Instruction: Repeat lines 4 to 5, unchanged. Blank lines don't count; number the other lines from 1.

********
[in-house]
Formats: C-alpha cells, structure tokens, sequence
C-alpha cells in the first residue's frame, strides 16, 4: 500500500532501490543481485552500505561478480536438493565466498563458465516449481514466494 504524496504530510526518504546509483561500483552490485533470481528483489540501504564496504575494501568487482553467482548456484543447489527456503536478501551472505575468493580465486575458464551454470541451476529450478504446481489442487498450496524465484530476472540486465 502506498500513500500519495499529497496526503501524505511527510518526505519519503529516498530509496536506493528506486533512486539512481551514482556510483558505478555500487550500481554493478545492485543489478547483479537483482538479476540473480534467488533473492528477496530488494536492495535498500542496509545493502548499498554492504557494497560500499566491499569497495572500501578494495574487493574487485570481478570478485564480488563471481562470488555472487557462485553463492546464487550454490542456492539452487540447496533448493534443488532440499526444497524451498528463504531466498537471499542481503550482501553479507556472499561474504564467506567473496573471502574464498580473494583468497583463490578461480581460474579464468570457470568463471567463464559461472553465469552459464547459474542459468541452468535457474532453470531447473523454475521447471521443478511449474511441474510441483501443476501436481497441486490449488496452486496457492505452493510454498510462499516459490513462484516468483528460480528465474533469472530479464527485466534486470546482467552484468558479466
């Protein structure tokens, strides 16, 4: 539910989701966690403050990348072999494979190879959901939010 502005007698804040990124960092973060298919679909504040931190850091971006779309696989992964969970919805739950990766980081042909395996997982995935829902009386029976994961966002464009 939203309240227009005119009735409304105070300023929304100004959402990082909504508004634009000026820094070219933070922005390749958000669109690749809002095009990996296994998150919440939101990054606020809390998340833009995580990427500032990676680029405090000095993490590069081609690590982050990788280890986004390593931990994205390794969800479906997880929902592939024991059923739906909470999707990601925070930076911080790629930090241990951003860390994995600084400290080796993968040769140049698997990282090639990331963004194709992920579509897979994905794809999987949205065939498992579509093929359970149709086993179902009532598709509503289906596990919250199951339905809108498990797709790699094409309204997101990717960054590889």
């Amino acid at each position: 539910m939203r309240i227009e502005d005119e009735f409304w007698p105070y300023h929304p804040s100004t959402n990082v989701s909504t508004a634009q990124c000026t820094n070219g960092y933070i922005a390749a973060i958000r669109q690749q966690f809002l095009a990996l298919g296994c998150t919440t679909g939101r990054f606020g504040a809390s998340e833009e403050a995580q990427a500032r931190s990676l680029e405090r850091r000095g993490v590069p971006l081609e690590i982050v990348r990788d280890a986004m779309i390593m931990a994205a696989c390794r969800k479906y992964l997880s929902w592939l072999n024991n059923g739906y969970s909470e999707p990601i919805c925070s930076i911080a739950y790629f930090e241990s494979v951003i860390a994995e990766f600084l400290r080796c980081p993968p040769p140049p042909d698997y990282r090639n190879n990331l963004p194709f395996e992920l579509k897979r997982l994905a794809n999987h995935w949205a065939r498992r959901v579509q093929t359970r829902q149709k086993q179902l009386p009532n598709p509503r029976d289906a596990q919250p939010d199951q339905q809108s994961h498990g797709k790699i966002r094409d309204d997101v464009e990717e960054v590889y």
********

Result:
């Protein structure tokens, strides 16, 4: 539910989701966690403050990348072999494979190879959901939010 502005007698804040990124960092973060298919679909504040931190850091971006779309696989992964969970919805739950990766980081042909395996997982995935829902009386029976994961966002464009 939203309240227009005119009735409304105070300023929304100004959402990082909504508004634009000026820094070219933070922005390749958000669109690749809002095009990996296994998150919440939101990054606020809390998340833009995580990427500032990676680029405090000095993490590069081609690590982050990788280890986004390593931990994205390794969800479906997880929902592939024991059923739906909470999707990601925070930076911080790629930090241990951003860390994995600084400290080796993968040769140049698997990282090639990331963004194709992920579509897979994905794809999987949205065939498992579509093929359970149709086993179902009532598709509503289906596990919250199951339905809108498990797709790699094409309204997101990717960054590889």
């Amino acid at each position: 539910m939203r309240i227009e502005d005119e009735f409304w007698p105070y300023h929304p804040s100004t959402n990082v989701s909504t508004a634009q990124c000026t820094n070219g960092y933070i922005a390749a973060i958000r669109q690749q966690f809002l095009a990996l298919g296994c998150t919440t679909g939101r990054f606020g504040a809390s998340e833009e403050a995580q990427a500032r931190s990676l680029e405090r850091r000095g993490v590069p971006l081609e690590i982050v990348r990788d280890a986004m779309i390593m931990a994205a696989c390794r969800k479906y992964l997880s929902w592939l072999n024991n059923g739906y969970s909470e999707p990601i919805c925070s930076i911080a739950y790629f930090e241990s494979v951003i860390a994995e990766f600084l400290r080796c980081p993968p040769p140049p042909d698997y990282r090639n190879n990331l963004p194709f395996e992920l579509k897979r997982l994905a794809n999987h995935w949205a065939r498992r959901v579509q093929t359970r829902q149709k086993q179902l009386p009532n598709p509503r029976d289906a596990q919250p939010d199951q339905q809108s994961h498990g797709k790699i966002r094409d309204d997101v464009e990717e960054v590889y």